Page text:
• Sets formulas for computing the APY.
• Requires disclosure of fees and APY on
customer statements.
• Establishes rules for advertising accounts.
• Restricts method of calculating the balance
on which interest is paid.
Payment Methods
• Checks
• Debit Cards
• Online Payments –most credit cards
now offer this service
• Stored-value cards
• Smart Cards
Checking Accounts
• A major portion of business transactions are
conducted by check, making a checking
account a necessity for most people.
• Types of checking accounts include...
 Regular – many have minimum balances.
 Activity account-fees on checks & deposits.
Checking Accounts
• Types of checking accounts
 Interest-earning or NOW accounts which
usually require a minimum balance.
 Share draft accounts are interest earning
checking accounts at credit unions.
• Evaluating checking accounts.
Restrictions, such as a minimum balance.
Fees, and charges.
Interest rate and computation method.
Special services, such as overdraft protection.
Other Payment Methods
• Certified check.
 Personal check with guaranteed payment.
• Cashier’s check.
 Check of a financial institution you get by paying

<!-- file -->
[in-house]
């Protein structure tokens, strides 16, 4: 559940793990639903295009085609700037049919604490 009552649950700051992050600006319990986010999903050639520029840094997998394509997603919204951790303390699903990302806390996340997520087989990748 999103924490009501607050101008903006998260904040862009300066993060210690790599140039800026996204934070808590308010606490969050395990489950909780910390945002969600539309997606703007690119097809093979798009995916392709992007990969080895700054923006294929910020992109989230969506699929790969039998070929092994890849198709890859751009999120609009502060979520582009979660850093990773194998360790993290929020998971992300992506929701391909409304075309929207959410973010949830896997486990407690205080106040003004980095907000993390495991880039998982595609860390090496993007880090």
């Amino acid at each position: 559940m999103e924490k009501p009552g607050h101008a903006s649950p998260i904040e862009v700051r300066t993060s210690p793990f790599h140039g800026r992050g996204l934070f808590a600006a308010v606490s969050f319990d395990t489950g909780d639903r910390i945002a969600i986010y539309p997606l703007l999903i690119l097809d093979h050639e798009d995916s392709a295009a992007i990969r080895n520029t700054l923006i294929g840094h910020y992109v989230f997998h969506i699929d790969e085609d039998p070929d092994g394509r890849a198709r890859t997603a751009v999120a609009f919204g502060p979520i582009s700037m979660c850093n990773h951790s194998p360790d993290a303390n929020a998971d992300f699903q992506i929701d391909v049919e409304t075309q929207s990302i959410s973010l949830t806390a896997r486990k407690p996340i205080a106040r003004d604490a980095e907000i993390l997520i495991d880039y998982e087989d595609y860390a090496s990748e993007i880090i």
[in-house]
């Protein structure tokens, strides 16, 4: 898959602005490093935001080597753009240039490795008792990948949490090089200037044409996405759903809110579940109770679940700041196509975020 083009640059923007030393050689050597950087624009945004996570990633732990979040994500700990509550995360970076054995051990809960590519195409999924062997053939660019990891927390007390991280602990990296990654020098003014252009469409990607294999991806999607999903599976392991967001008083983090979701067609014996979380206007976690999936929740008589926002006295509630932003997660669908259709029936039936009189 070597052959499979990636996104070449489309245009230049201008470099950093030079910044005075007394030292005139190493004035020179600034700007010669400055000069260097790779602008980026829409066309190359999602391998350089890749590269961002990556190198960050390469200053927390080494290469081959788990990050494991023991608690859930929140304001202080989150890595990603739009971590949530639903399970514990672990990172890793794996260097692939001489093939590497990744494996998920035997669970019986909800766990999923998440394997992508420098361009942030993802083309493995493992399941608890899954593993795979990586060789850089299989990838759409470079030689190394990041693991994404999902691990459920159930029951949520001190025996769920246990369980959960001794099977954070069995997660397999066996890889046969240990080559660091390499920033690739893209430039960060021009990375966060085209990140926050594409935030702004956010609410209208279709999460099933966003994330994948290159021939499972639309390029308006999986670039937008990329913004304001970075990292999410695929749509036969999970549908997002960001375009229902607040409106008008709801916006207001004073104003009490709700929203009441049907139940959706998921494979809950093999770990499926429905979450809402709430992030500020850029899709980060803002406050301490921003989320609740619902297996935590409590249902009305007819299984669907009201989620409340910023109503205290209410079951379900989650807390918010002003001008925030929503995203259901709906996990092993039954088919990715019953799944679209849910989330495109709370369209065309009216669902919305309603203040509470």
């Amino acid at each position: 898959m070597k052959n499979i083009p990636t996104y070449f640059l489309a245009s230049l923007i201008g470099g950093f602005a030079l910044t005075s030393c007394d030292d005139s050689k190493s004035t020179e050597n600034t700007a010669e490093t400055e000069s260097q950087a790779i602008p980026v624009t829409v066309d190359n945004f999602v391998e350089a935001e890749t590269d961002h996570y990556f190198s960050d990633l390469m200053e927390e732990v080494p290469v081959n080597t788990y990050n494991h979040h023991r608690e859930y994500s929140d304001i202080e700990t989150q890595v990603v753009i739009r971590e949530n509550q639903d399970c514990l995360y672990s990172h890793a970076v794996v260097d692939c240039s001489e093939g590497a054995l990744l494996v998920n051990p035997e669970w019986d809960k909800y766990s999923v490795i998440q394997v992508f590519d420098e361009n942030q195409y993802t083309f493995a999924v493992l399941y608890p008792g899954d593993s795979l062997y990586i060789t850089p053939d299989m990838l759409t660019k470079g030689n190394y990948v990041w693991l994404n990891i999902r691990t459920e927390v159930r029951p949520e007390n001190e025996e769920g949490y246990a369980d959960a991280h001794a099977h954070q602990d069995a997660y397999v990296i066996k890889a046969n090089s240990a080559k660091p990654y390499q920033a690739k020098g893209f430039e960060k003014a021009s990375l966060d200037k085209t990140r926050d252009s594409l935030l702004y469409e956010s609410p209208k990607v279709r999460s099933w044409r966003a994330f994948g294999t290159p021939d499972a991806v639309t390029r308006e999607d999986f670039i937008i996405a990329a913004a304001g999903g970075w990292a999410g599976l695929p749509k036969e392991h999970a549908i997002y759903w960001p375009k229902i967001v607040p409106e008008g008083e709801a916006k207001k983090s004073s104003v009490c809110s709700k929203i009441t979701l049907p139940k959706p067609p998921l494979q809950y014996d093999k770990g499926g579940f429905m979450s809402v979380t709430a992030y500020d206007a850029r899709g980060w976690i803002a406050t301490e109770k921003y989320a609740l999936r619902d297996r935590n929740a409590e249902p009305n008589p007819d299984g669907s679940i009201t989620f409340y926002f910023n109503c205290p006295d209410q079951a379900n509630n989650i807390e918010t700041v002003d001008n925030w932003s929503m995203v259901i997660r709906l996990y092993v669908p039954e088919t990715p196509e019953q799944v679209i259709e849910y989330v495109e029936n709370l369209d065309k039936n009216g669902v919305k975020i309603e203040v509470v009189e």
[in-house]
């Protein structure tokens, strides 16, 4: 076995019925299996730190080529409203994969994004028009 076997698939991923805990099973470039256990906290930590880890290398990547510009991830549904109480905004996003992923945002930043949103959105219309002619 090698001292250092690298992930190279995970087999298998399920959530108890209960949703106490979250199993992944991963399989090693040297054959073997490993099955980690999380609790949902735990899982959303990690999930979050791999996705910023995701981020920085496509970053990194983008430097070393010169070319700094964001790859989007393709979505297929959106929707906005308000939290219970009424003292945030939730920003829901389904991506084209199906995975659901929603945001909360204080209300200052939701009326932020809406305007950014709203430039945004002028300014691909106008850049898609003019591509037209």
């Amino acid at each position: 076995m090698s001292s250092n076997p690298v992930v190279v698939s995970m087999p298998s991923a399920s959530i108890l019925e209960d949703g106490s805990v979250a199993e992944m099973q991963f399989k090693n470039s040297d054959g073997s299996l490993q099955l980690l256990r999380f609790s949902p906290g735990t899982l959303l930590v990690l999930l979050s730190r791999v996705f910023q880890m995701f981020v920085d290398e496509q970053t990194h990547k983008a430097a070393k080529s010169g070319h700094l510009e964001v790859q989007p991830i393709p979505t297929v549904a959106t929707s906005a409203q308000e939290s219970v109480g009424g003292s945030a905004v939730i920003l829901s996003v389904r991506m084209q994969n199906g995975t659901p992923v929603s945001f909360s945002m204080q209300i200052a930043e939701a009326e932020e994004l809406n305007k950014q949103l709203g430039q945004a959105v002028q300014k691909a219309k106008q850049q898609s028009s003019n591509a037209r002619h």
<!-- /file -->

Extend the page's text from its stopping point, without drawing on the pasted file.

the face amount plus a fee.
• Money order.
 Purchase at financial institution, post office, store.
• Traveler’s check.
 Sign each check twice.
 Electronic traveler’s checks - prepaid travel card.
• Change the bank statement balance to
reflect deposits in transit and
outstanding checks.
• Change the check register balance to
reflect interest, bank fees, direct
deposits, automatic payments, etc.
Types of Endorsements
• Blank – Just sign your name; the check
is now bearer paper
• Restrictive – For deposit only
• Special – Endorse the check to
someone else
Online Activity
• Go to and explore
money market account rates.
• Also look at rates for one year and five
year CD’s. If you had money to invest
right now, which maturity of CD’s would
you choose?